Following the elimination of miscellaneous deductions, the addition of a $10,000 limit on deducting state and local taxes, and an increase to the standard deduction under the 2017 Tax Cuts and Jobs Act, it became much less likely that many taxpayers would reach the amounts where itemizing was more beneficial than simply using the standard deduction. This meant that charitable donors, who had previously received an itemized deduction for their giving, would no longer receive an additional tax benefit from donating to eligible charities.

Further complicating things for retirees is the rule regarding required minimum distributions (RMDs). When retirees with individual retirement accounts (IRAs) reach the hearty age of seventy and a half years old, Federal law requires them to take out a certain percentage of the money in their IRAs each year.  This annual withdrawal is called a required minimum distribution.  Ordinarily, the government taxes RMDs.  However, the government does not tax the portion of the RMDs that retirees directly transfer to an eligible charity.  This type of donation is called a Qualified Charitable Distribution (QCD).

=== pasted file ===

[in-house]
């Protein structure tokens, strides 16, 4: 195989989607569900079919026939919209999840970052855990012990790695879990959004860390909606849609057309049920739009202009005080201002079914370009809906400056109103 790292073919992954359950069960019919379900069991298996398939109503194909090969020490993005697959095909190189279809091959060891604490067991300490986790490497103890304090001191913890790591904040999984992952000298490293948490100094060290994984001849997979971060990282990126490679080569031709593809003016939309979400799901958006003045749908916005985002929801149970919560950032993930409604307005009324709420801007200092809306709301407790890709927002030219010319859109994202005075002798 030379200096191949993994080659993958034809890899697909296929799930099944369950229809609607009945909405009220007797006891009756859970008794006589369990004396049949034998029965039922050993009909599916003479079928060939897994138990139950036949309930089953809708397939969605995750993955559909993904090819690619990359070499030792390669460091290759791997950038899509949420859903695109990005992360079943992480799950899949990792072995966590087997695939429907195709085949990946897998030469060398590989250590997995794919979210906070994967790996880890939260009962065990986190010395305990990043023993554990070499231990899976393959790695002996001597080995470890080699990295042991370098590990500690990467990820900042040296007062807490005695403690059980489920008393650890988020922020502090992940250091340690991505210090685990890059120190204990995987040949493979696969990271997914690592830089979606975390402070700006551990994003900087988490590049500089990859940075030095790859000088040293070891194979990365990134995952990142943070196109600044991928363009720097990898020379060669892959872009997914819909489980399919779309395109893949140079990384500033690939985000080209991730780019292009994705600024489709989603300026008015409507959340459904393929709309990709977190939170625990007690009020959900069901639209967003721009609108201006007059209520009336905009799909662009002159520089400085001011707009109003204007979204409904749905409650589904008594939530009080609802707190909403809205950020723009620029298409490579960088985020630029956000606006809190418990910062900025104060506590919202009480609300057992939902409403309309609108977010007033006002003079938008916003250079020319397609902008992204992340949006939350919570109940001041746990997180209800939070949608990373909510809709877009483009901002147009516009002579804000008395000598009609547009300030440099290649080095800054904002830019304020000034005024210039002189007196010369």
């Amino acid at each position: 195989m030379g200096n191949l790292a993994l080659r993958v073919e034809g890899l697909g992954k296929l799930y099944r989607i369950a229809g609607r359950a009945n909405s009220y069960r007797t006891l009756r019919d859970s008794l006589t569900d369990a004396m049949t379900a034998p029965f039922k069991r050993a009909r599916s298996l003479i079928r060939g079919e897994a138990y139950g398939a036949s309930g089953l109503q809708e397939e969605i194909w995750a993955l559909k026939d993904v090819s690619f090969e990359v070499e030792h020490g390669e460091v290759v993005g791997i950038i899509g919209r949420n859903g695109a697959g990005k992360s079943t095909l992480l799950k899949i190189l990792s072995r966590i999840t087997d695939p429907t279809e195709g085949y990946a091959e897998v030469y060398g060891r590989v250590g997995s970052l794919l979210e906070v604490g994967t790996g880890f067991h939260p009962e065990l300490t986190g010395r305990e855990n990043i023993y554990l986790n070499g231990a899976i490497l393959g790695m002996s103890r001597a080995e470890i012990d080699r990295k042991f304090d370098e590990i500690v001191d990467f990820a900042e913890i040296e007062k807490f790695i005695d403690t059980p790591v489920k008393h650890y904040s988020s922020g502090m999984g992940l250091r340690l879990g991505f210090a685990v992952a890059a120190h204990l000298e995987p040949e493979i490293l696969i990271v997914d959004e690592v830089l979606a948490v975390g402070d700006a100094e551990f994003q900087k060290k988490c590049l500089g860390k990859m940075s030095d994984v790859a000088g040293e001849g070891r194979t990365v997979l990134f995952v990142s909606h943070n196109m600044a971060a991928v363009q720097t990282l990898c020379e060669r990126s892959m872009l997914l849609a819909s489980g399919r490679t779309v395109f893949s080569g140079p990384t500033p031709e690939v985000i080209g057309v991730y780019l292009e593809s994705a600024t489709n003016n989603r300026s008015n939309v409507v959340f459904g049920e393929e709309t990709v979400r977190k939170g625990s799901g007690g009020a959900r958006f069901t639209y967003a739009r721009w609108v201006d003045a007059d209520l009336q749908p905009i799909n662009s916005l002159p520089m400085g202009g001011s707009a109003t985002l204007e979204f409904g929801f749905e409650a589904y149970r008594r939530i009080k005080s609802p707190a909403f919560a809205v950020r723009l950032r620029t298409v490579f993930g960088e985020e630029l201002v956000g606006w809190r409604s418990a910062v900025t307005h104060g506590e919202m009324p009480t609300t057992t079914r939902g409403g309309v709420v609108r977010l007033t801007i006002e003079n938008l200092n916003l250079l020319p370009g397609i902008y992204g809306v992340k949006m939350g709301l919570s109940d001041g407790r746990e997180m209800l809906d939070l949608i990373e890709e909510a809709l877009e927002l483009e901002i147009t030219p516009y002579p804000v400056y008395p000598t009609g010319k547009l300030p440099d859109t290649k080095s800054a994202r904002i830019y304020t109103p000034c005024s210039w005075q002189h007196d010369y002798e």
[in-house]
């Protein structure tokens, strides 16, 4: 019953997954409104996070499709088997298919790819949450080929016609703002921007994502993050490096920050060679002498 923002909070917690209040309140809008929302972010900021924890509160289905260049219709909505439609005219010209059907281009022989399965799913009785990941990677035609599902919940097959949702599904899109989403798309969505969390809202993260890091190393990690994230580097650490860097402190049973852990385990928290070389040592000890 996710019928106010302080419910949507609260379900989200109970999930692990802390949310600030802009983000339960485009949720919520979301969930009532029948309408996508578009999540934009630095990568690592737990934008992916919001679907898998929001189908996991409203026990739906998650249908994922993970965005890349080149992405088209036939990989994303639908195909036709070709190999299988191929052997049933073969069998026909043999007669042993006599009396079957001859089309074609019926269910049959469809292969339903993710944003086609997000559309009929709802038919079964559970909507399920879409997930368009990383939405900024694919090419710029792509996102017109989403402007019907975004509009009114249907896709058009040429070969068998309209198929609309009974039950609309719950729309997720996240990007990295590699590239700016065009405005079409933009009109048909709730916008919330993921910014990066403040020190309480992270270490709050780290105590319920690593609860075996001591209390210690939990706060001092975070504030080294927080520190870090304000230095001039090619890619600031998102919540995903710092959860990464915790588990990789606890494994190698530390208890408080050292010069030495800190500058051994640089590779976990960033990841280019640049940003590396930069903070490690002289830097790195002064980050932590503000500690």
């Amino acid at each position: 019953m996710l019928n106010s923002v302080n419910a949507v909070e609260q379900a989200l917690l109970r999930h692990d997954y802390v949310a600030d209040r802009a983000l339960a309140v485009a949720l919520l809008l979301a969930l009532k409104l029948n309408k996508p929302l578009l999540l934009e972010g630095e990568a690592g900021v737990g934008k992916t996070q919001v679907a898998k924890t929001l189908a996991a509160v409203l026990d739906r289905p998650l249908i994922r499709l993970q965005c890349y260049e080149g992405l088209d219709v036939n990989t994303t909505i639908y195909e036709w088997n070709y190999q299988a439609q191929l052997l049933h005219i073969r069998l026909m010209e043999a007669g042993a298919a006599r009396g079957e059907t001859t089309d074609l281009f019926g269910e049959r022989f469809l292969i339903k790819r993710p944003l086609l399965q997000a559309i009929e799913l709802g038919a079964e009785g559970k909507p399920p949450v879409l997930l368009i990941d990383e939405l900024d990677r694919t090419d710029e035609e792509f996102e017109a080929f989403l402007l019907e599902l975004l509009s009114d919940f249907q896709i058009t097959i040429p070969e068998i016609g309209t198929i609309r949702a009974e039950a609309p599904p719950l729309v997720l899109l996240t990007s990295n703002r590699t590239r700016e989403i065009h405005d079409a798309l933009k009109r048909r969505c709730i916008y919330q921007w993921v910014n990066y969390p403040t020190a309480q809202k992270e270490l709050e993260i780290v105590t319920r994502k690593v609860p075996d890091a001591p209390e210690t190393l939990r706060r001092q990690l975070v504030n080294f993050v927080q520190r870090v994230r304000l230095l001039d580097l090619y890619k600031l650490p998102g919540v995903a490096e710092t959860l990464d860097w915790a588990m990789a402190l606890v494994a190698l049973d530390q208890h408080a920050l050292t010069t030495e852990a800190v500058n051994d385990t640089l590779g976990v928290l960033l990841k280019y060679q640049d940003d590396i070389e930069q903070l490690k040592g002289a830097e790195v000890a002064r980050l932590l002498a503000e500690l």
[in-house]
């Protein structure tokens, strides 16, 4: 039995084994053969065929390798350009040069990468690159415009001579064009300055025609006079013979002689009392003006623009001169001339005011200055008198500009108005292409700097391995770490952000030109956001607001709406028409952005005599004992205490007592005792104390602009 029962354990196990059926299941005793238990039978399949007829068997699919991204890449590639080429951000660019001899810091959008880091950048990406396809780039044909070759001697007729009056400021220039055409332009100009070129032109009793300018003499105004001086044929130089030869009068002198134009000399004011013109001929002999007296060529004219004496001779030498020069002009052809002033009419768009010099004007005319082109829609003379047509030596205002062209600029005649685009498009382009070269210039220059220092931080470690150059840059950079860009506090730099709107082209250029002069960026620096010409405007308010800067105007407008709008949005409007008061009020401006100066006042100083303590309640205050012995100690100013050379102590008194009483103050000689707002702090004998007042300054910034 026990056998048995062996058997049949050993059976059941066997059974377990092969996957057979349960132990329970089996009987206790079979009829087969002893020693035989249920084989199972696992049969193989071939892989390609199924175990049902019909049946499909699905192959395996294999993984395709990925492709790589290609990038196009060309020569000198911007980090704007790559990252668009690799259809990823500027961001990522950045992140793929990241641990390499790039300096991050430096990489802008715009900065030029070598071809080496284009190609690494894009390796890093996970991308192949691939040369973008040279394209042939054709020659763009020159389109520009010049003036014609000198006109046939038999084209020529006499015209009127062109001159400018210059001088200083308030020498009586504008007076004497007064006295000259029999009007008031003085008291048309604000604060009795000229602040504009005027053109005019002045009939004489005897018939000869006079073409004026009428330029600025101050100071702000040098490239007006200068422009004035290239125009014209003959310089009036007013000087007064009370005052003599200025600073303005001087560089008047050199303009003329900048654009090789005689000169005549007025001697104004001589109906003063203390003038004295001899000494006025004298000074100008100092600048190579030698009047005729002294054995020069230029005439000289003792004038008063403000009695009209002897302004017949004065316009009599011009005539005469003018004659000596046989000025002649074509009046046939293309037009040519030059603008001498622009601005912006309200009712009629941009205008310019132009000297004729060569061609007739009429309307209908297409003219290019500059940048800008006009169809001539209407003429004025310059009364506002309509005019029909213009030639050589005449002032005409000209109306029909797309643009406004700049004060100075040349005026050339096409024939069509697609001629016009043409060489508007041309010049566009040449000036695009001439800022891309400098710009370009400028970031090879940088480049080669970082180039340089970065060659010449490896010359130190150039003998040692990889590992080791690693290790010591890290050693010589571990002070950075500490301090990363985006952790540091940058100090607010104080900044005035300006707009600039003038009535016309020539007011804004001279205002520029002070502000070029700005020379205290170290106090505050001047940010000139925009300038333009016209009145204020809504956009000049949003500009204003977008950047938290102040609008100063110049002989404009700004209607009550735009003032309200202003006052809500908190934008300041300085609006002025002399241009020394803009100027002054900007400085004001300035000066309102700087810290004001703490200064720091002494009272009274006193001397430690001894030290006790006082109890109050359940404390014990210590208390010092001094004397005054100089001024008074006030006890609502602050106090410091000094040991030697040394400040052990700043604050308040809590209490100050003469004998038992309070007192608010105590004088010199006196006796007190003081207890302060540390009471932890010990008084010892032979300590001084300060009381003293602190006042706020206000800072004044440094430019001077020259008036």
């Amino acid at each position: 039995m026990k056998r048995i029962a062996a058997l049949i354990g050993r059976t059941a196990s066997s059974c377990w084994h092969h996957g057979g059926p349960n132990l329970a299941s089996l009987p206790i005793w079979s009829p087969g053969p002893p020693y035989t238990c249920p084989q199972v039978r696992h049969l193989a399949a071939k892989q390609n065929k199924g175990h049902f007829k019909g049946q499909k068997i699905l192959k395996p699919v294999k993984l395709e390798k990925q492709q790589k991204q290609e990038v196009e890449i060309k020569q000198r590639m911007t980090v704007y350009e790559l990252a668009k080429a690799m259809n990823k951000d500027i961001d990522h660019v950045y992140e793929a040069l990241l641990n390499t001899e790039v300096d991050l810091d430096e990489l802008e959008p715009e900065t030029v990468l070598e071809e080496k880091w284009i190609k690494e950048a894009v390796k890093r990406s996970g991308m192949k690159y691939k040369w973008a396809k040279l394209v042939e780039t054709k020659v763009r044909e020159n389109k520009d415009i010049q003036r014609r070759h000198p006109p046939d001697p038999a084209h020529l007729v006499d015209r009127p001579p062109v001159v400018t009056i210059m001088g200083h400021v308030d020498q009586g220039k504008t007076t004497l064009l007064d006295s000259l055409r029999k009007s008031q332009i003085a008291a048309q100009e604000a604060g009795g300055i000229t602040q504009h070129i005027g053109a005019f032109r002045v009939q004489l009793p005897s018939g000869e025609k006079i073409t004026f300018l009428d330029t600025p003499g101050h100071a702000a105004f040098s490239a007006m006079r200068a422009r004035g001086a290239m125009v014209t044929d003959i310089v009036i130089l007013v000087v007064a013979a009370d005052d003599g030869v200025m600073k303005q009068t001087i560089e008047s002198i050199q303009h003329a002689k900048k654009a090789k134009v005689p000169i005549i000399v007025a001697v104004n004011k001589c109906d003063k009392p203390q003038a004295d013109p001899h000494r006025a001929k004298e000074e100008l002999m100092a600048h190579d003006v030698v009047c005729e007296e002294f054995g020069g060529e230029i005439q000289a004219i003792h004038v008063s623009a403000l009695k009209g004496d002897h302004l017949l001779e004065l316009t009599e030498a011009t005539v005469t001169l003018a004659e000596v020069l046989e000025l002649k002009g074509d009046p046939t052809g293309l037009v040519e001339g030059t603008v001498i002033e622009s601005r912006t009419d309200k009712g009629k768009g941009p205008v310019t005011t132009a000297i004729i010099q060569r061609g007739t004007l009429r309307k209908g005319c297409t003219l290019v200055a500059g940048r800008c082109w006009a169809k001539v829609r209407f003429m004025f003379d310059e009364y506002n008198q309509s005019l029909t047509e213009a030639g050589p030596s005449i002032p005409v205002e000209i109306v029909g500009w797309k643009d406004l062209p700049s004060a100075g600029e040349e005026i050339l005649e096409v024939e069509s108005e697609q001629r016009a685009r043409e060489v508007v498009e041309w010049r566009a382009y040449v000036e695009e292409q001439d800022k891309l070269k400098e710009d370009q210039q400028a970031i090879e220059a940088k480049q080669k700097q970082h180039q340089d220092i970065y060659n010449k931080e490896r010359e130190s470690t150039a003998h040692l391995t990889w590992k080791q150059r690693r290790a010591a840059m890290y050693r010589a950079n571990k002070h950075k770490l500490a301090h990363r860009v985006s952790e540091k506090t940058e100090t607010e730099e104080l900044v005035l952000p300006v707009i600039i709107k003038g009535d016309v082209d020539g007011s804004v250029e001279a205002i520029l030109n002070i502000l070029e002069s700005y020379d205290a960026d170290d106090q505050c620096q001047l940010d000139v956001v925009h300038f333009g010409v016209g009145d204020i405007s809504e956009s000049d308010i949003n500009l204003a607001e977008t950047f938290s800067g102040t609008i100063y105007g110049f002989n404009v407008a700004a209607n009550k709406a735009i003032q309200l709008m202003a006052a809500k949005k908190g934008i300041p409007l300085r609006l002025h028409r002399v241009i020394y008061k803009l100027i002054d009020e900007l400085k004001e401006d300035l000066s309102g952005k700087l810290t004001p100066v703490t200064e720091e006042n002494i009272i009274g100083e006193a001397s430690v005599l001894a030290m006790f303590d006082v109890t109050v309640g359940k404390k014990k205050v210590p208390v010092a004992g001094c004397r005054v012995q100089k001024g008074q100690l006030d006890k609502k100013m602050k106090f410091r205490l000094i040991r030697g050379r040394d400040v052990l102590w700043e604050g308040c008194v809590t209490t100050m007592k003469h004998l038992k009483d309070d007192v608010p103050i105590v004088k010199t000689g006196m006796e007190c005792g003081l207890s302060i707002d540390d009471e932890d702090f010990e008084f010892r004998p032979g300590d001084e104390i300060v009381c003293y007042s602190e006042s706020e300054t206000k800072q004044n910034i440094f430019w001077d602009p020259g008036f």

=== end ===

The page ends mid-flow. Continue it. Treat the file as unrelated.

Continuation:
One of the biggest advantages of a QCD is that it will reduce a retiree’s adjusted gross income. Normally, IRA distributions (such as required minimum distributions) are included in the calculation of taxable income. However, when the taxpayer utilizes the QCD, the IRA owner can exclude that portion of their RMD from adjusted gross income which effectively reduces a retiree’s tax liability.

Will you be able to take advantage of a QCD? To find out more about the rules relating to Qualified Charitable Distributions and to see if it is an effective tax strategy for you, please contact a Kimble team member.